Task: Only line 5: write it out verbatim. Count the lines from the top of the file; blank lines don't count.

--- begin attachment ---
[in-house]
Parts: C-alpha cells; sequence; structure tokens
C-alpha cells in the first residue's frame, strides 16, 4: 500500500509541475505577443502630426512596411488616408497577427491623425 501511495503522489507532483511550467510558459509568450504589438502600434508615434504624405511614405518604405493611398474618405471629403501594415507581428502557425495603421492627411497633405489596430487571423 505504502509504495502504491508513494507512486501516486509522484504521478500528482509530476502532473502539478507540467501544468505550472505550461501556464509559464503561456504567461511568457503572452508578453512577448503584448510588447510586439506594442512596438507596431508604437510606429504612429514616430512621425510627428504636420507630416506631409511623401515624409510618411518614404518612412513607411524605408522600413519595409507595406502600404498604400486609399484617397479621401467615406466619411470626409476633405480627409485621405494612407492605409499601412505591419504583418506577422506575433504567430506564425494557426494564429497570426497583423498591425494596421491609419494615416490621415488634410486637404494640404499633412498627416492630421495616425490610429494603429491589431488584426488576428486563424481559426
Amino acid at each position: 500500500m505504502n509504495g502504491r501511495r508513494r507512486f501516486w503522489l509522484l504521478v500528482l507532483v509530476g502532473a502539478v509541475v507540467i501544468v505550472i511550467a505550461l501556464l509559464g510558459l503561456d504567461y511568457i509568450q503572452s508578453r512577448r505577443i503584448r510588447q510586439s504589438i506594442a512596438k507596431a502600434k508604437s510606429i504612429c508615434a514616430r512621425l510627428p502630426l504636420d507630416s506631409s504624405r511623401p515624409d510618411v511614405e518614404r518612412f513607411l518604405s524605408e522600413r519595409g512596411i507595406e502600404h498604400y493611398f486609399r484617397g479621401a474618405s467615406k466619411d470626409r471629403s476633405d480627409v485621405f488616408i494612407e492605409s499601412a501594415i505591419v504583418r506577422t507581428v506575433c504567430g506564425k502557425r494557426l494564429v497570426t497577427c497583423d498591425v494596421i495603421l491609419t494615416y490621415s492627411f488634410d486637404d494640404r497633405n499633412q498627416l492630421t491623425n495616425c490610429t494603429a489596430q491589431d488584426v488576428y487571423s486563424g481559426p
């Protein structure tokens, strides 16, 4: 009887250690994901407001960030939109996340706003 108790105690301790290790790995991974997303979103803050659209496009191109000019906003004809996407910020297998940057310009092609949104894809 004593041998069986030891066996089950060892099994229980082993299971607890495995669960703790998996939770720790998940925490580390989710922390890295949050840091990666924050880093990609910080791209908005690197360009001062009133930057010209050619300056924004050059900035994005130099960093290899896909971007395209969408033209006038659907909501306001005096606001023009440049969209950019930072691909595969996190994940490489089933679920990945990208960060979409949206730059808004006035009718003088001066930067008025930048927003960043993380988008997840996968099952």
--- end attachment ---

């Protein structure tokens, strides 16, 4: 009887250690994901407001960030939109996340706003 108790105690301790290790790995991974997303979103803050659209496009191109000019906003004809996407910020297998940057310009092609949104894809 004593041998069986030891066996089950060892099994229980082993299971607890495995669960703790998996939770720790998940925490580390989710922390890295949050840091990666924050880093990609910080791209908005690197360009001062009133930057010209050619300056924004050059900035994005130099960093290899896909971007395209969408033209006038659907909501306001005096606001023009440049969209950019930072691909595969996190994940490489089933679920990945990208960060979409949206730059808004006035009718003088001066930067008025930048927003960043993380988008997840996968099952």